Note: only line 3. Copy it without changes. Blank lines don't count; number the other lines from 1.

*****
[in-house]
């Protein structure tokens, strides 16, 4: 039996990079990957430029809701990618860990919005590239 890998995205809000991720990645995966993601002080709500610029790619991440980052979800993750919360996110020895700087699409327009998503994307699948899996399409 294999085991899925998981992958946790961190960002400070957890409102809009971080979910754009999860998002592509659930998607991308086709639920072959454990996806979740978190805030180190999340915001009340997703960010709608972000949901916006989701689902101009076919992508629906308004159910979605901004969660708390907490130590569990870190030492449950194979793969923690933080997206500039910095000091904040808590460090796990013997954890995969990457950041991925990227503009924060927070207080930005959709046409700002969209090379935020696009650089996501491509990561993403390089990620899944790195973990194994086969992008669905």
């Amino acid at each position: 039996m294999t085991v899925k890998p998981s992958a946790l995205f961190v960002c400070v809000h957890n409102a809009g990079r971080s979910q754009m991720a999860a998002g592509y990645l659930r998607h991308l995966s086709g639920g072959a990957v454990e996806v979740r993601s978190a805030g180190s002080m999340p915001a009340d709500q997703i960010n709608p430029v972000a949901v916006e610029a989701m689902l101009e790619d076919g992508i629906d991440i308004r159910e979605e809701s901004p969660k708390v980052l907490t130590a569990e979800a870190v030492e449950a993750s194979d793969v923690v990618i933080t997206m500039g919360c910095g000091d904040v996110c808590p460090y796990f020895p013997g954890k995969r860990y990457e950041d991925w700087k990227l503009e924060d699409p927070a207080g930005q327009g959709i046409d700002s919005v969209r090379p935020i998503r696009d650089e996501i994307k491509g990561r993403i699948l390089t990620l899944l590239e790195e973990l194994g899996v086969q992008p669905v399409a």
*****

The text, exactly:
């Amino acid at each position: 039996m294999t085991v899925k890998p998981s992958a946790l995205f961190v960002c400070v809000h957890n409102a809009g990079r971080s979910q754009m991720a999860a998002g592509y990645l659930r998607h991308l995966s086709g639920g072959a990957v454990e996806v979740r993601s978190a805030g180190s002080m999340p915001a009340d709500q997703i960010n709608p430029v972000a949901v916006e610029a989701m689902l101009e790619d076919g992508i629906d991440i308004r159910e979605e809701s901004p969660k708390v980052l907490t130590a569990e979800a870190v030492e449950a993750s194979d793969v923690v990618i933080t997206m500039g919360c910095g000091d904040v996110c808590p460090y796990f020895p013997g954890k995969r860990y990457e950041d991925w700087k990227l503009e924060d699409p927070a207080g930005q327009g959709i046409d700002s919005v969209r090379p935020i998503r696009d650089e996501i994307k491509g990561r993403i699948l390089t990620l899944l590239e790195e973990l194994g899996v086969q992008p669905v399409a």